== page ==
"Rembrandt in America" displays at the MIA
Before the still photograph and the moving image, we only had artists to interpret and record our visual world. Our histories and mythologies -- the stories we imagined -- were retold in paint on canvas.
This is what you must keep in mind when you find your throat choking on a rising well of tears, as you make eye contact with a grief-stricken, forever 53-year-old Rembrandt.
The Minneapolis Institute of Arts' "Rembrandt in America" is ordered chronologically, so visitors will meet that Rembrandt later on. The first room holds two of his earliest known works, which are quaint studies of the senses. The exhibition is a telling of Rembrandt van Rijn's life in Holland, and throughout the show visitors are asked to question "authenticity" or, put more clearly, who's hand brush stroked the story.
Man in a Fur-Lined Coat, c. 1655-1660
In Rembrandt's time, apprentices gleaned knowledge from their art masters, and their dues were partly paid in paintings. This means Rembrandt could have signed works that he did not touch otherwise, or perhaps he just formed the hand or the necklace in a piece. The game of "who made this?" is part science (counting tree rings in wood panels, examining paint layers in x-rays, testing pigment chemicals) and part a process of comparison (the intuitive feeling you get from seeing a piece by Rembrandt, and not his peers or students).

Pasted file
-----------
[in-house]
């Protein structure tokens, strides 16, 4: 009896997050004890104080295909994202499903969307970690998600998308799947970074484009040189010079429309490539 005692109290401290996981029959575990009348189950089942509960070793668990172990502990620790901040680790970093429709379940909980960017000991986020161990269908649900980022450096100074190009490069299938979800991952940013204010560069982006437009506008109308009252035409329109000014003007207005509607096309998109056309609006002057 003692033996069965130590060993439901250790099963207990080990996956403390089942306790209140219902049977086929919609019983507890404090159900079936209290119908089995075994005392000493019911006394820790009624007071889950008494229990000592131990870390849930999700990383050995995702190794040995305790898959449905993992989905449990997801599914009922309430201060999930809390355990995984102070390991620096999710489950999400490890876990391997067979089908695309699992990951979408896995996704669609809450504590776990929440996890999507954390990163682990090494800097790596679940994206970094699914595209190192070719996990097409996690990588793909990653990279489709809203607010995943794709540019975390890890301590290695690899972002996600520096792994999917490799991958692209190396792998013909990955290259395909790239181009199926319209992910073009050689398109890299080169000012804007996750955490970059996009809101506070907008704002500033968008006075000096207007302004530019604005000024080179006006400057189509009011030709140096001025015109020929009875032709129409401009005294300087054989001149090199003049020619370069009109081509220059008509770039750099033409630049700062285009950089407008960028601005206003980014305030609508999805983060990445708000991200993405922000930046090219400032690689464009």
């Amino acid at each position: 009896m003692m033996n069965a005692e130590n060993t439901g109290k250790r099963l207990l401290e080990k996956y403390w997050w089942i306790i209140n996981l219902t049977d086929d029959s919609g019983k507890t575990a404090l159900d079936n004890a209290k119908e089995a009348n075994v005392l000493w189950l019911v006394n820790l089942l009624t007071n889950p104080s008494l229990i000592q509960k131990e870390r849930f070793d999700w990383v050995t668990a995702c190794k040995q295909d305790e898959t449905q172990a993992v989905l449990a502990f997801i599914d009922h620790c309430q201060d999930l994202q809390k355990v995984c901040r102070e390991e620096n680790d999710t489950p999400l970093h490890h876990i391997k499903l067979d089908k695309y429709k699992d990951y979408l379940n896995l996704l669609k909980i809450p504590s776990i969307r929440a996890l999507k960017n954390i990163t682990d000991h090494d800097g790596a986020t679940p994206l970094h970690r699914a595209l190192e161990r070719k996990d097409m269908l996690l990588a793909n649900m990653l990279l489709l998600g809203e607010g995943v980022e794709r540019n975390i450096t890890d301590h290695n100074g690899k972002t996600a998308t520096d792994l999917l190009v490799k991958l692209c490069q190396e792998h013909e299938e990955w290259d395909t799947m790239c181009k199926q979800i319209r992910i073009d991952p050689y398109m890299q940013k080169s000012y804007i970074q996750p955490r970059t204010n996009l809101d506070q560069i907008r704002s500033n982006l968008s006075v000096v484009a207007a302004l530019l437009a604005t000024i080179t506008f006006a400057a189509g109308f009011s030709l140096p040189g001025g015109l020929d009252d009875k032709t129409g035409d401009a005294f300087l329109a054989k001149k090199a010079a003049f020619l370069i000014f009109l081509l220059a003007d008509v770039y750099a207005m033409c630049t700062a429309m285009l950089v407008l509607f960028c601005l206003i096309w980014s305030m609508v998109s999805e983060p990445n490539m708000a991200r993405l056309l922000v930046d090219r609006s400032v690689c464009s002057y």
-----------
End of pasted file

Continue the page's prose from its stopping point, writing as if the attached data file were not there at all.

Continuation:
For example, in the third room there are two large portraits, one of a man and one of a woman. There is a comparative flatness to the woman's image in the dead limp of her hand and in her skin. She does not cohere, and is probably the result of a collaboration between apprentices and Rembrandt. The man, however, has an expression that is clearly masterful. Rembrandt's talent is evident in the emotion of his eyes, and the painting feels whole.
Rembrandt differed from his peers in more tangible ways as well, including the sometimes "unfinished" quality of his work, his use of broad and rapid brushstrokes, and his portrayal of beautiful women not as shiny and smooth, but lovely in spite of wrinkles and heavy flesh. Even in young women, Rembrandt is not interested in an idealized goddess. The first etching in the last room (which is filled only with prints) is Naked Woman Seated on a Mound. She is saggy, droopy, and creased, but we are not repulsed; her imperfections make her someone we know and love.
Portrait of a Girl Wearing a Gold-Trimmed Cloak, 1632
The details in his work are also fascinating. What appears to be black is not really black but blues and other hues, reflected light is a flick of orange up close and an illumination from afar, and subjects often have pouches of tired skin under their eyes, thinness over their veins, and pocks from blemishes picked.
These are the ways he elicits an empathy, by immortalizing figures -- whether beggars or royals -- in raw humanity. Rembrandt captured life in hills of pigment in a direct and undeceiving way. His people see you, and you see them.
In the last room of paintings, there is no doubt that Lucretia and Self-Portrait are the work of Rembrandt's hands and eyes. Without moving media, without electricity, without even knowing the story behind these works, we are moved emotionally through time.
IF YOU GO:
"Rembrandt in America"
Through September 16
Minneapolis Institute of Arts
2400 Third Ave. S., Minneapolis
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